The thing about this passage that really strikes me: this narrative about Saul insisting that David wear his armor, and then the comment that the armor hung on him like a little boy wearing his dad’s t-shirt like Wesley did yesterday.
Why would the storyteller include this point? It has something to do with God’s relationship with us.
The scripture is particularly fascinated with armor. Even though Goliath is a giant, we hear much more (3 verses) about his weaponry than we do about his height.
Actually the texts don’t agree on his height—the Masoretic text (Hebrew tradition from the 10th century) describes him as 6 cubits and a span—9ft. 9 inches--In other words, standing next to a basketball goal, his head would be just under the rim. The Greek text (the Septuagint, and the oldest known Hebrew text, the Dead Sea Scrolls) measures him at 4 cubits and a span, which is about 6 ft. 9 inches.
In either case, he is a giant by the day’s standards. The average Hebrew male in 1000 bc grew to full height of 5ft3inches. Saul, who stood a head above everyone else, would probably have been around 5ft. 7. (So, even though the more ancient texts describe Goliath as around 6ft 9, most Bible translations keep the less reliable text because, well, we like our stories the way they look in the children’s books)
No need to embellish the story with supernatural height. Just imagine LeBron James in bronze armor and high-tech weapontry coming at a farm implement-wielding Danny DeVito and you'll have an idea of the dread the average Israelite solder would've felt! (James Michael Smith)
So, back to the story, we get the point in this great epic story of two champions meeting in the desert that God uses the most unlikely of people to speak and act for Him. This is an important theme all throughout the scriptures, and something I want to accentuate for us.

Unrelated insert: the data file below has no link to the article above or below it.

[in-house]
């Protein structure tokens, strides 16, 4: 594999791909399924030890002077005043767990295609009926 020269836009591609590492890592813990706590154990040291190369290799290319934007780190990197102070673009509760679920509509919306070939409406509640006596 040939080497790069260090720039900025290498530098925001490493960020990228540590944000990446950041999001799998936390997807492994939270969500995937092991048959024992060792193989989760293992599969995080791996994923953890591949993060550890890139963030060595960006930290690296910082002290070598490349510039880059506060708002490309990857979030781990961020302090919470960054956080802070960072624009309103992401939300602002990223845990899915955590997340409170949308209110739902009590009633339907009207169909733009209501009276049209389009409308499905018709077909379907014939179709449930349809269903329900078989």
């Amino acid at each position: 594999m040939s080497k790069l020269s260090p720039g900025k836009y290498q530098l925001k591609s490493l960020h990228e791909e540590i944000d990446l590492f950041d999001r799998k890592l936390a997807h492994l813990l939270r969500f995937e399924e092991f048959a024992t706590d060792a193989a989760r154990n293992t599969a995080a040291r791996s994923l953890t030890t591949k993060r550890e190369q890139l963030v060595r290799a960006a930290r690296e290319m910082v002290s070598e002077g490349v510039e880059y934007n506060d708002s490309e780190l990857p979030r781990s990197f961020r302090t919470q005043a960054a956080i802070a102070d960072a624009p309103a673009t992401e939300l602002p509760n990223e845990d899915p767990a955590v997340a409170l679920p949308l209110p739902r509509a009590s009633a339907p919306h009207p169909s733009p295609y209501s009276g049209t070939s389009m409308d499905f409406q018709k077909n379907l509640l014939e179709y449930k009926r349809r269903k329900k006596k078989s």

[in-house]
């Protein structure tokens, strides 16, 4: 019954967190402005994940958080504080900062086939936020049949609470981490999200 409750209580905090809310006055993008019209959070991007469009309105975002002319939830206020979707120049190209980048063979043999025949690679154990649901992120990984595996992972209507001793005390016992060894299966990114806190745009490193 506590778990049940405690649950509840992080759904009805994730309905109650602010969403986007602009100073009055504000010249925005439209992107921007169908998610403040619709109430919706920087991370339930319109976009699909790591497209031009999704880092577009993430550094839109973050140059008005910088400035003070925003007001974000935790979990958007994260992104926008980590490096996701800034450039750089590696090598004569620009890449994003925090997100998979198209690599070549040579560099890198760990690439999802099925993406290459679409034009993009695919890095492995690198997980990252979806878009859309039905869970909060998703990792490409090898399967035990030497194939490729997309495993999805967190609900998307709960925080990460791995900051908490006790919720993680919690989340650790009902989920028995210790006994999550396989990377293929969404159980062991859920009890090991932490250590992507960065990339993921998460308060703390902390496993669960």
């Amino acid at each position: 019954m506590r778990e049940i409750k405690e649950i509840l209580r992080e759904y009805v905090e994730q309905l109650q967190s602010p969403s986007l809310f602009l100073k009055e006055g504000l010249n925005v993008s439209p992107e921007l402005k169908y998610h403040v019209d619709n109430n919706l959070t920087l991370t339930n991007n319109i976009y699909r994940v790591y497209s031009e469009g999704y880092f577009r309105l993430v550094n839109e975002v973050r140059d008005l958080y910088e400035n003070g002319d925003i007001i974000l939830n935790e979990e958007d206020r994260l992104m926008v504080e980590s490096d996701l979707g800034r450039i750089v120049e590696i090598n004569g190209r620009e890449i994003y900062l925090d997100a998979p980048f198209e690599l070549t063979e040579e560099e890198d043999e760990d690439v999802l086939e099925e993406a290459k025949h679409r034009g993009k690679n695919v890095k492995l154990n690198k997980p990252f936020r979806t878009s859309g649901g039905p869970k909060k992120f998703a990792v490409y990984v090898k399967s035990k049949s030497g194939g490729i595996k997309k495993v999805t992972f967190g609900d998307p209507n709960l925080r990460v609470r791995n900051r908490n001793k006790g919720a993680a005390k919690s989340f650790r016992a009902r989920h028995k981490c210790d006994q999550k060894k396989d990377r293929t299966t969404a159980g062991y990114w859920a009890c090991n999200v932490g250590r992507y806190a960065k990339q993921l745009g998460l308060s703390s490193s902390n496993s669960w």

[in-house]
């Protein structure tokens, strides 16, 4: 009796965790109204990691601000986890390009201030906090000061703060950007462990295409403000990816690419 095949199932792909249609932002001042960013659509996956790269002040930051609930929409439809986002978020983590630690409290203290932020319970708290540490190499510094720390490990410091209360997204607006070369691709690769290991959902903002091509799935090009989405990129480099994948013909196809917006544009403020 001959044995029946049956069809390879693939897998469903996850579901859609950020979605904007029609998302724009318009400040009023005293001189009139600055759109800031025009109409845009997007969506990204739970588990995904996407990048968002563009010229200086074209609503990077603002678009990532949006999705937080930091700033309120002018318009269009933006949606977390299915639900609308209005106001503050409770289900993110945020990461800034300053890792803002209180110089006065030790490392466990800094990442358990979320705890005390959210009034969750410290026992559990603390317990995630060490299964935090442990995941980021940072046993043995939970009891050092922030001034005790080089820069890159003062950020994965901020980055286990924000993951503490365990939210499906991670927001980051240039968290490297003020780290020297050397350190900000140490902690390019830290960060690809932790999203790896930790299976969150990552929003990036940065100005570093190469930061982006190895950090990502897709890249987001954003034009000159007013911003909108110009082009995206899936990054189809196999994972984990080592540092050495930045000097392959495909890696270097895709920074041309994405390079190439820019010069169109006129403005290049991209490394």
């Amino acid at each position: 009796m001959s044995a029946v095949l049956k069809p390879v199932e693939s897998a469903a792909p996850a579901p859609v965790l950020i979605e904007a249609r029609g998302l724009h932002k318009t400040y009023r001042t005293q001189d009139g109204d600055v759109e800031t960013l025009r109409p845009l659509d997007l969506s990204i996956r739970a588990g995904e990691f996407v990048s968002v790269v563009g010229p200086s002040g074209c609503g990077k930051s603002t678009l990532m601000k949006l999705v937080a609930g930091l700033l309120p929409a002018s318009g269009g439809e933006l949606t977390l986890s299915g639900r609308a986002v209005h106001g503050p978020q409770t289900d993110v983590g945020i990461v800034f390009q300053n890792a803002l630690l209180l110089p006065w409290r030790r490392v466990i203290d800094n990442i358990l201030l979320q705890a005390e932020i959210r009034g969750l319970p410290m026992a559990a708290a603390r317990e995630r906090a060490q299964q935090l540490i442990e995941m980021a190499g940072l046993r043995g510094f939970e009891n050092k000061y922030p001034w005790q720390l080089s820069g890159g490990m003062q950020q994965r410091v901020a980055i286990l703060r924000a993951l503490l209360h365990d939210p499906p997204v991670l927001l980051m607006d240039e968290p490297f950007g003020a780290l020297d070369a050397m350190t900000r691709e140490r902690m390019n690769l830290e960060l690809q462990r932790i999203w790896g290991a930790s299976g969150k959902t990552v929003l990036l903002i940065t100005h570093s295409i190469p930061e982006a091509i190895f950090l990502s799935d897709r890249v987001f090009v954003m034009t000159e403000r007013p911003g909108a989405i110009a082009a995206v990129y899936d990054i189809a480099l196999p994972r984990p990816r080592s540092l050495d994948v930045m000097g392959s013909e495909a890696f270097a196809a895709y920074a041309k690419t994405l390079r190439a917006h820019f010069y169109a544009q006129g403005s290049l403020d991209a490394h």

but it is also about this: God wants us as we are.
The story describes this as well. David “can barely walk” in Saul’s armor. Instead he sheds the metal, and walks out bare skinned, with his leather pouch and sling.
Saul may have uttered the divine name, but he cannot give up his own reliance on human military power. He attempts to clothe David in his own armor (vv. 38-39).
Saul does not understand anything. He has uttered Yahweh’s name. But he wants to outdo Goliath on Goliath’s terms. . . . So he offers armor, helmet, coat of mail, sword—David “tried in vain to go” with such encumbrance. David’s contrast is with both Saul and Goliath. Unlike them, he goes unencumbered (“I am not used to them”). Both of them—the one a braggart, the other a coward—trust in arms.123
David is the model of another way, of those without the benefit of superior arms and armies who nevertheless trust that God can make deliverance possible against the odds, that there is hope even when faced with apparently hopeless situations. David refuses the armor, and he takes only his staff, his sling, and five smooth stones—the equipment of a shepherd (v. 40)—to meet the Philistine.
Be not conformed to this world.
His actions are reported throughout the chapter, but especially in the climactic moment of the battle with the Philistine champion, David becomes a man of bold and effective action. In vv. 48-51, David is the subject of fifteen verbs, placing him at the center of a bold action drama. He ran—put his hand—took out—slung—struck—prevailed—striking down—killing—ran—stood over—grasped—drew—killed—cut off. David is now introduced to us not only as God’s man and Saul’s man, but also as his own man.
More than that, in the ancient near east, to die by one's own weapon was a sign of humiliation and disgrace. David's use of the giant's sword--rather than the stone--to kill him was a powerful symbol to all who witnessed it, as well as the generations who would read about it in the future. God's messiah defeated the most powerful enemy with his own weapon...sound familiar??